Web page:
Mexico ready to halve U.S. imports of yellow corn in 2024, Reuters reports

Mexico could reduce its U.S. imports of yellow corn by half when Mexico’s planned ban on GMO corn goes into force in 2024, Victor Suarez, deputy minister of agriculture in Mexico, told Reuters last week.

Suarez’s comments, published Thursday, are “the strongest indication yet” that the restriction will affect American corn, despite doubts about whether Mexico’s corn ban will actually take effect as intended, Reuters said.

Since late 2021, the Mexican regulatory body Cofepris has been “quietly deciding on GMO features,” that it would continue to accept under a ban, already rejecting 14 traits in maize, soybeans, cotton, and canola seeds, according to Agri-Pulse. However, specifics are “scarce” because Mexico has not yet made the findings public.

As Bio.News has reported, Mexico imports over 17 million tons of corn from the United States annually, up to 20% of which is used for food. A prohibition would have a significant impact on American farmers since, according to the USDA, around 90% of U.S. corn is genetically modified.

According to a recent assessment by World Perspectives Inc., this would compromise Mexico’s ability to feed its people. The price of tortillas would increase by 30% in the first year of the prohibition alone, and Mexico will have to spend $4.4 billion more for maize imports during the ensuing ten years as a result of the embargo.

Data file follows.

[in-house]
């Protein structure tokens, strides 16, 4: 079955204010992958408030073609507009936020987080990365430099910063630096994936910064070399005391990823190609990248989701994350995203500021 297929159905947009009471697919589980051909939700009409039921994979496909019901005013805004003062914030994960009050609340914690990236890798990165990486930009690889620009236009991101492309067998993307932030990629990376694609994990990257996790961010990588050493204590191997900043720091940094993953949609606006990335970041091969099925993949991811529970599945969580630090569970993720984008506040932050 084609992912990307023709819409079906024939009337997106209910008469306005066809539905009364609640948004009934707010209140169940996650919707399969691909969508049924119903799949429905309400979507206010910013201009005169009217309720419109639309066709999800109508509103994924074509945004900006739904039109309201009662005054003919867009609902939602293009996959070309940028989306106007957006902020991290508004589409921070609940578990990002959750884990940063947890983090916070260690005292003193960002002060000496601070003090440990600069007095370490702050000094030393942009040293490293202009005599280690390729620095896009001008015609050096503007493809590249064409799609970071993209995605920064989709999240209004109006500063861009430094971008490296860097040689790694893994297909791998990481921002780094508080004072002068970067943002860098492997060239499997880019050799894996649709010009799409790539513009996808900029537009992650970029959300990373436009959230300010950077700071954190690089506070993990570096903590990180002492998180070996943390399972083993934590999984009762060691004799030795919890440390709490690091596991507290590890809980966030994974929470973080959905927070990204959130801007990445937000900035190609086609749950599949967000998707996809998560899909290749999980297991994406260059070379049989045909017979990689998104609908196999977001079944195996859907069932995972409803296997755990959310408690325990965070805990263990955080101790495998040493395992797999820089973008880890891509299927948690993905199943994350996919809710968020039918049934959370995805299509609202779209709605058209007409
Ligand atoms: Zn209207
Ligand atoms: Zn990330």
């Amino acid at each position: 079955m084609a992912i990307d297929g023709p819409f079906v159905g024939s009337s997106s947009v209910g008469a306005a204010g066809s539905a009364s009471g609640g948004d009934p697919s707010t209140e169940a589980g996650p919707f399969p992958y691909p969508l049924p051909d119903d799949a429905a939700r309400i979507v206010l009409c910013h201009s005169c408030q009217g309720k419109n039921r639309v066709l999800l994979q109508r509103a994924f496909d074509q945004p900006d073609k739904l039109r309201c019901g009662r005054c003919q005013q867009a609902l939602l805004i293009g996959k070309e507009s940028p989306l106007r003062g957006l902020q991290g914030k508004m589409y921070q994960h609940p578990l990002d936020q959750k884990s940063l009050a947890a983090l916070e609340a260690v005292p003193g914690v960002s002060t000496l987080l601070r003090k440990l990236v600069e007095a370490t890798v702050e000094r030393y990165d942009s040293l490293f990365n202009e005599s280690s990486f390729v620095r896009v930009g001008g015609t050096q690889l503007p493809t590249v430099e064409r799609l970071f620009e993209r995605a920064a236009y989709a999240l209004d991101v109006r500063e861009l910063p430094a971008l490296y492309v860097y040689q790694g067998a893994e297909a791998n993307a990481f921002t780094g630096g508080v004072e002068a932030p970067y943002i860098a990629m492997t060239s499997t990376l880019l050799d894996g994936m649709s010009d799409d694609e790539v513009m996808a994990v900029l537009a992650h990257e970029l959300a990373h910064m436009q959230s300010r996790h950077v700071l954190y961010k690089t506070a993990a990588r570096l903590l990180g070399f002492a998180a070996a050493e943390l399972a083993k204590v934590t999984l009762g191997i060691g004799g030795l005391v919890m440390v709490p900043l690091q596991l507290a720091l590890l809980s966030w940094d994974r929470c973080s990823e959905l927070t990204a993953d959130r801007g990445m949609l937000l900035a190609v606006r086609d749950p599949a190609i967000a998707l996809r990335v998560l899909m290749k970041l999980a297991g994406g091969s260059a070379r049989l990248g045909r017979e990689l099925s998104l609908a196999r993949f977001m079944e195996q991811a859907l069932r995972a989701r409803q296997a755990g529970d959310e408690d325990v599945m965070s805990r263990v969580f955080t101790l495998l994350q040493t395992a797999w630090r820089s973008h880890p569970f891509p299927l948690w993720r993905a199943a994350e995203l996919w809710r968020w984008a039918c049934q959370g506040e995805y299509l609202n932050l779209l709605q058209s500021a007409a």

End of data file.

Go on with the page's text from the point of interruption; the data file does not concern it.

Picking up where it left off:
“This translates to the loss of 138,000 jobs and a likely $4.3 billion reduction in Mexico’s GDP. In the U.S., economic output declines by $16.5 billion and GDP shrinks by $7.95 billion,” wrote BIO’s Lynne Finnerty for Bio.News in describing projected impacts.

Since their testimony before the Senate Finance Committee last year, BIO has pushed for legal action to enforce the U.S.-Mexico-Canada trade agreement and stop the ban on GMO corn. Although the U.S. Trade Representative (USTR) continues to work with their Mexican colleagues, a USTR spokesperson reportedly told Agri-Pulse that “all alternatives are on the table,” including treaty enforcement action.

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